The attacks began even before the president took office when journalist Patricia Campos Mello revealed that business people aligned with Bolsonaro had financed a campaign of mass messaging on WhatsApp to discredit opponents. Since that episode, attacks on the press have escalated to previously unseen levels of ferocity and absurdity.
In this toxic environment, news that should have shocked the country began to be relativised by a sizeable part of the population, especially Bolsonaro's supporters. The argument is always the same: “It's all lies. The press doesn't like the president and is only concerned with attacking him.”
Considering this picture, it's not surprising that Brazil has been the country in which news avoidance has increased the most in recent years, according to the latest Digital News Report. The figures show that the number of news users who have started to avoid news has doubled in the last five years and reached more than half of the population.
In order to win back this audience, most of the big newspapers have improved their fact-checking services and have adopted a more modern and entertaining approach to the country's important issues. Individually or in consortiums, the companies have increased the monitoring of social platforms and the volume of information checked, but they still face demonisation campaigns.
Bolsonaro and his followers often criticise fact-checking organisations for their ties with the newspapers and accuse them of having a staff composed entirely of leftists. In Bolsonaro’s view, big news organisations and verification outlets are on the same side and against him.
"One mistake we made in the past was to imagine that the direct association with a renowned media outlet would lend us credibility. This did happen in the past, but today we realise that the brand impact may not have been so good," said Natália Leal, CEO of Agência Lupa, the first specialised fact-checking platform in Brazil.
Leal points out, however, that regardless of any ties to newspapers, there will always be attacks on those who hold powerful people to account. “It is important to keep in mind that journalism is a tool and misinformation is a problem for society as a whole. It is about the quality of the relationship between people and information”, she said.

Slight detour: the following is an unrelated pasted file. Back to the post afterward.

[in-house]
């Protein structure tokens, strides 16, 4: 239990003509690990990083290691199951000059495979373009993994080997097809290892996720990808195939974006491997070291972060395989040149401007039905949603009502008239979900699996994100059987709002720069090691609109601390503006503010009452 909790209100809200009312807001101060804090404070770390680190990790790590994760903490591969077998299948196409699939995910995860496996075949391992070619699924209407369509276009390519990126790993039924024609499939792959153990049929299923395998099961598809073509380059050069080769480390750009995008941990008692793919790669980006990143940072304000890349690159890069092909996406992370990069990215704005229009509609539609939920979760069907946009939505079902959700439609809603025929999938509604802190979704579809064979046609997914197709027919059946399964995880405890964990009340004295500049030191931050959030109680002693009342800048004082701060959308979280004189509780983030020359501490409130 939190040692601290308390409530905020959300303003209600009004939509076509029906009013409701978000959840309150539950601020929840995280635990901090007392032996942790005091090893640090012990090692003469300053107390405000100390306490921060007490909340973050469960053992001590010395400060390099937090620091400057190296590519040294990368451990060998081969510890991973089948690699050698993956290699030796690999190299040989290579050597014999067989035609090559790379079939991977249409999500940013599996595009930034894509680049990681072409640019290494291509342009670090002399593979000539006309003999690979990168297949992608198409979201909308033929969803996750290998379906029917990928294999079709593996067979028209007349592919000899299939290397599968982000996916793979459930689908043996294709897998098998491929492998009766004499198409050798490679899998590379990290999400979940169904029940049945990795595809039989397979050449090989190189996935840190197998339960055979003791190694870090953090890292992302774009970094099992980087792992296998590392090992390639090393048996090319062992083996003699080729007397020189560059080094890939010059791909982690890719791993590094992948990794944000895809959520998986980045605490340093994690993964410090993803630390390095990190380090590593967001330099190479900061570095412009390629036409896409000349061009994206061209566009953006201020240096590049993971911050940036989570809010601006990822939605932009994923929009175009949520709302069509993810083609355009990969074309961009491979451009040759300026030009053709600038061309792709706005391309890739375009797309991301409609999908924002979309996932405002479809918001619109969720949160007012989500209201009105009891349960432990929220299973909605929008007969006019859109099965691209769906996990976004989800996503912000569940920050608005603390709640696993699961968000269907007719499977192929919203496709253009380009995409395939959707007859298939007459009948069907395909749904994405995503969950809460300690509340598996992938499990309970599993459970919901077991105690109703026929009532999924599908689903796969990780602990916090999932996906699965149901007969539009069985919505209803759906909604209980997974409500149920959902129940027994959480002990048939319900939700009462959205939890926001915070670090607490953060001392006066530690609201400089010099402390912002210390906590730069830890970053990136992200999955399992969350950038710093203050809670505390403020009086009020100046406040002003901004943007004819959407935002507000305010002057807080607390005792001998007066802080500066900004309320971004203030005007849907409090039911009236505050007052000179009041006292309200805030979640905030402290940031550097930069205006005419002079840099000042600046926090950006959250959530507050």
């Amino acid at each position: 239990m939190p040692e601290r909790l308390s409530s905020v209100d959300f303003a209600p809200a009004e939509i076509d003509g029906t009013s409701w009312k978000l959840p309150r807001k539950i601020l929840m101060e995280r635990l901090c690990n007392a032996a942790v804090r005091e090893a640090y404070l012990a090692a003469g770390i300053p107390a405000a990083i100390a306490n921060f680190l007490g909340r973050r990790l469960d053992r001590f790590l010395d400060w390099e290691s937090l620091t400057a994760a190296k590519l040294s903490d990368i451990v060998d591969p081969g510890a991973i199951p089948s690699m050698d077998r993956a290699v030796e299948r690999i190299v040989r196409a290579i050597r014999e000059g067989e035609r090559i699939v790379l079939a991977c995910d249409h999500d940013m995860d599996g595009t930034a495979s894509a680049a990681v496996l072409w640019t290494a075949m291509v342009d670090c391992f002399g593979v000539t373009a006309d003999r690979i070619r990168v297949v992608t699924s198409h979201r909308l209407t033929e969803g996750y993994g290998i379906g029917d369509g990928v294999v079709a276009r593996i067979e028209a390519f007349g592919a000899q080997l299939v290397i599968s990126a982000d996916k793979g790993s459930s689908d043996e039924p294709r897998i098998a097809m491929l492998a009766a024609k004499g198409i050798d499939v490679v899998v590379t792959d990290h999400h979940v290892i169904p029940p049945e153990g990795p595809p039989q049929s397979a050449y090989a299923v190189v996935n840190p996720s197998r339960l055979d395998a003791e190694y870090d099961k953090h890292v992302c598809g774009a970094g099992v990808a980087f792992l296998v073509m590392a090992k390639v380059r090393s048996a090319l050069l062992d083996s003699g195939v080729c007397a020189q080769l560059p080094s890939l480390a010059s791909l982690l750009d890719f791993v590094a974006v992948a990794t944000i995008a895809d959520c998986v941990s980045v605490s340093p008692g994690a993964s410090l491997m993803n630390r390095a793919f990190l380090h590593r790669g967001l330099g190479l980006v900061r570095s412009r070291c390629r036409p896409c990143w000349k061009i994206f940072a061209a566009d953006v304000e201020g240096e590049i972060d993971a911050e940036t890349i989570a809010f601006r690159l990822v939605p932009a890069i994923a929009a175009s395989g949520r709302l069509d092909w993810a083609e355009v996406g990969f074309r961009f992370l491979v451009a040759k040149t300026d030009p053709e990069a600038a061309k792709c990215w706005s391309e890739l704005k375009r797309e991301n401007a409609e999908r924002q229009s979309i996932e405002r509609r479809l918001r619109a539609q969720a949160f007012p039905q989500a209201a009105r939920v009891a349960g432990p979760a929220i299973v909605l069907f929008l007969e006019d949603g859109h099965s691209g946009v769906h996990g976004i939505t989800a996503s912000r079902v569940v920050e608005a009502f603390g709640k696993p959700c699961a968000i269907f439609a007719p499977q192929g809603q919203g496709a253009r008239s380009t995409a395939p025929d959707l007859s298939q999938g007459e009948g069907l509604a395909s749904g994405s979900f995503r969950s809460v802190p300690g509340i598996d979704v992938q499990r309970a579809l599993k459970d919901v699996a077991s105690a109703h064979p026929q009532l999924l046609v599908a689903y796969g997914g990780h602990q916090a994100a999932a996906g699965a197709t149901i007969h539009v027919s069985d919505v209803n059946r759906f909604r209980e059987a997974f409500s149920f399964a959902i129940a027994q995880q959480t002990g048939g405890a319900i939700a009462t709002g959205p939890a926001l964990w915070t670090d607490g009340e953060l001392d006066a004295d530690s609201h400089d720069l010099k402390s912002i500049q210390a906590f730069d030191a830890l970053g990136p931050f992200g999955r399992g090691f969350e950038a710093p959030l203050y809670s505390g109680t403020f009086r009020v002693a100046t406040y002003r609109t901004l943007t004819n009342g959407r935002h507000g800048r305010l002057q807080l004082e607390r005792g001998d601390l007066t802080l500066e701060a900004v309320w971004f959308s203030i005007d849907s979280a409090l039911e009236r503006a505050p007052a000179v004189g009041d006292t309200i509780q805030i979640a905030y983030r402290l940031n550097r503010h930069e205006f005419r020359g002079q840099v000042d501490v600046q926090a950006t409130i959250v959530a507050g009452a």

Although on a much smaller scale, Bolsonaro is also a victim of disinformation produced and disseminated on leftist websites. One of the most common examples are the unfounded suspicions on the stabbing the president suffered in 2018, when he was still a candidate. When some of Bolsonaro's opponents' content is removed by the platforms, they also complain about censorship.
2018 vs 2022
While challenging, the scenario has improved since the last election. Most social platforms have begun to mark political messages as such, opened channels for users to report misleading content, and launched media literacy campaigns. WhatsApp, for example, has limited user’s interactions to stop indiscriminate mass messaging.
Researcher Maria Paula Almada argues that misinformation is not under control yet. “We are talking about a process of spinning wheels, but the platforms have signed agreements and are adjusting the terms,” she said in a phone conversation.
Leal, from Lupa, also thinks things have got better. "Alerts and tagging on social networks have become part of people's lives and this has contributed," she said. But the fact that misinformation is now more sophisticated pushes the challenge into the future.
"We have seen less disinformation than in 2018, but a more present threat. Disinformation strategies have been sophisticated, with more content bordering between truth and lies. It is also information that is more linked to emotional issues, to desires, things that stir people," she said.
On the institutional side, there has been some progress since 2018. A state legislator lost his job after being convicted of spreading false information about the electronic ballot boxes. In August, some of the businessmen who appeared in the report about WhatsApp bulk messaging were the target of a police raid, on suspicion of financing acts against democracy.
A recent study published in The Journal of Politics from the University of Chicago showed that 35% of Brazilian voters interacted and may have had their electoral choices influenced by fake news in the last presidential election. Researchers Felipe Nunes, Nara Pavão, Natália Bueno and Frederico Pereira pointed out the ineffectiveness of checking services and warned about the importance of pursuing a better understanding of the dynamics of fake news in different contexts.
For Leal, from Agência Lupa, journalism can help to depollute the environment by being more careful about its headlines, especially with the frequent use of quotes without proper contextualization. "This clickbait problem will only really change when we have a clearer business model, less dependent on advertising," she said.
The upcoming election in Brazil may help in this task by pointing out whether we are on the right path or whether we need to look for a new one. The only certainty is that the road is long and troubling. On 2 October Brazilians go to the polls.